The overt Britishness of the band's music takes centre stage on 'Sunday, Sunday' with references to the BBC's weekly worship hymn-a-long 'Songs of Praise', a war veteran nostalgic for 'old' England and talk of Sunday roasts - not unlike the one featured in the 'There's No Other Way' video. Perhaps feeling that their enthusiastic satire of an English Sunday afternoon would be lost on their audience, the album's sleevenotes define beneath the track title: 'Legislated nostaligia: to force a body of people to have memories they do not actually possess'.

'Oily Water' sees Albarn deliver his vocal through a 'Shopping Precinct Tannoy', drummer Dave Rowntree beats a jarring downtempo rhythm that rises to a wild crescendo against a backdrop of screeching and white noise. Coxon frequently cited 'My Bloody Valentine' as an influence and Kevin Shields' trademark layers of grinding distortion can be heard here.

The album's weak spot is 'Turn It Up'. Albarn has been quoted saying it was a mistake to include this song on the album, and he's not wrong. Apparently he, and the band, were overruled by Food Records boss Dave Balfe who (incorrectly) believed the American market might bite at the song. There were certainly better songs from the time left off the album that ended up as B-Sides such as 'Into Another' and 'Peach', or as mentioned earlier the single release, 'Popscene'. That being said, 14 tracks - excluding 'Intermission' and 'Commerical Break' with only one dud certainly offers value for money.   

'Villa Rosie' is a track that deserves a special mention. Presumably a homage to some manner of a bordello or gentleman's club, the lines of its verses climb through a scale to peak with a 'woo-hoo' and repeat the pattern before bursting in to one of the most melodic choruses in the band's entire catalogue. Again Coxon is in top form and his playing in both the choruses and also the similar guitar break is heavily stamped by his signature technique of morphing the rhythm guitar's chord sequence in to bursts of lead playing.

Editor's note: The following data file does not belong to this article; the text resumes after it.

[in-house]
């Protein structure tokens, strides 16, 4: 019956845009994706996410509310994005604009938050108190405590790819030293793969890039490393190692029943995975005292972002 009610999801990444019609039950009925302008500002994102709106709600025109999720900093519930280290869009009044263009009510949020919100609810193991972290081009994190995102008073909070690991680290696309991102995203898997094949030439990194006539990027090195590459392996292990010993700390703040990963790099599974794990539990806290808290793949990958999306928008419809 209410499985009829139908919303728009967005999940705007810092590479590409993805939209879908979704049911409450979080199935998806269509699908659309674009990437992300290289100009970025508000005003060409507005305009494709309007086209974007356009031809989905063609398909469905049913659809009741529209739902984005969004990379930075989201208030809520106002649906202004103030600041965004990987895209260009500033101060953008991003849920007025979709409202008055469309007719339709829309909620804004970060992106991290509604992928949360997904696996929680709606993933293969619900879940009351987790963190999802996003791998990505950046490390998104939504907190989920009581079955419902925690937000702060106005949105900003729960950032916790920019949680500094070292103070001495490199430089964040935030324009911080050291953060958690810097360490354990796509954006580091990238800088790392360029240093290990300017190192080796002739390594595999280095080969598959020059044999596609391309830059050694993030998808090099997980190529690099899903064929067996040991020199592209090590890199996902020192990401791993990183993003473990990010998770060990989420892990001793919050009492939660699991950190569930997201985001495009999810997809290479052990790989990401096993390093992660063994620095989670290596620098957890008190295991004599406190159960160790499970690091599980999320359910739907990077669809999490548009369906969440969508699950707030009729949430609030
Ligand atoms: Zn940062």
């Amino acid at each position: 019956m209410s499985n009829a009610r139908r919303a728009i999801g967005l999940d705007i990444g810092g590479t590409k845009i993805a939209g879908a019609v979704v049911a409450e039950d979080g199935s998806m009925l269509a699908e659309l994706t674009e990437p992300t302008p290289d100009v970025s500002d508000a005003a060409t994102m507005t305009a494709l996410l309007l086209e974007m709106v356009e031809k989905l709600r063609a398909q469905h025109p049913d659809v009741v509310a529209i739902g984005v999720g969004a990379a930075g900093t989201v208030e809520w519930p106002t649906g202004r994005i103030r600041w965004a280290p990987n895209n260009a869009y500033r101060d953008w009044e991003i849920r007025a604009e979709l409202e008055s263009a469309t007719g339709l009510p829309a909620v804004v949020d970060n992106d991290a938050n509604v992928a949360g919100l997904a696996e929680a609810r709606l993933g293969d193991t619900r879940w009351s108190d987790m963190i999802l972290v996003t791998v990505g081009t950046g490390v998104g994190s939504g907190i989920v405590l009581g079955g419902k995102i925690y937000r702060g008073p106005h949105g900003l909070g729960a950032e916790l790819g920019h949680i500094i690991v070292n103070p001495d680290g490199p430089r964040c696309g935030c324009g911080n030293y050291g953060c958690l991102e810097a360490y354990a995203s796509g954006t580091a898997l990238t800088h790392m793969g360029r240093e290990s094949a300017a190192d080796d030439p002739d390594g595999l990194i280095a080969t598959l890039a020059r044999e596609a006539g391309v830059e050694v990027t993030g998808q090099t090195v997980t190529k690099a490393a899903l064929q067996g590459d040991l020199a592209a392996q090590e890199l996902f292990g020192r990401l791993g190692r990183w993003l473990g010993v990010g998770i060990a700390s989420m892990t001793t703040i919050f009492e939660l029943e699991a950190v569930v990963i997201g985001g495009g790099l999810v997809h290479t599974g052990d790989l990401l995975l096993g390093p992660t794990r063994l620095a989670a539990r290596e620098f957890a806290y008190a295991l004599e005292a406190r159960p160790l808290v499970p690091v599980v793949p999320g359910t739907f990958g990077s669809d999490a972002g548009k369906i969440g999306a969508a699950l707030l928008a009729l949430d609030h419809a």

The album closes with a reprise of the 'Intermission' idea of unwelcome interruptions with an escalating angry ridicule of elevator music in 'Commercial Break'.

'Concept album' is a maligned phrase conjuring images of self indulgent cape-wearing prog-rockers, but there is undoubtedly a consistent vision throughout 'Modern Life Is Rubbish'. A commonality of themes, sounds and subject matter delivers one of the most coherent, inventive, colourful and clever albums of the 1990's.

There is a school of thought - though its students may be few - that had Blur released this album after 'Parklife' it would be widely regarded as their most important album, and an all-time classic.

Track Listing:
  1. For Tomorrow
  2. Advert
  3. Colin Zeal 
  4. Pressure on Julian
  5. Starshaped
  6. Blue Jeans
  7. Chemical World
  8. Sunday, Sunday
  9. Oily Water
  10. Miss America
  11. Villa Rosie
  12. Coping
  13. Turn It Up
  14. Resigned
    Commercial Break
All songs written by Damon Albarn, Graham Coxon, Alex James and Dave Rowntree

Vocals and Keyboards: Damon Albarn
Guitar: Graham Coxon
Bass: Alex James
Drums: Dave Rowntree
Producers: Stephen Street, Steve Lovell, Blur, John Smith

Saturday, October 30, 2010

Ocean Rain - Echo & The Bunnymen

The fickle scales which balance talent against recognition treated Echo and The Bunnymen with an uncommon cruelty. Musically, they had it all but somehow never reached the commercial heights of the big hitters throughout the 1980s. 

The brand of guitar-driven post-punk they presented with their debut album Crocodiles, four years prior to Ocean Rain, carried a menace that by this album had been tempered by their growing mastery of melody and arrangement. Clearly their ears were wide open to the music of their 1960’s childhoods in Liverpool as well as David Bowie's finest moments of the 70's.  By the time they recorded this, their fourth studio album, the four piece had reached their pinnacle.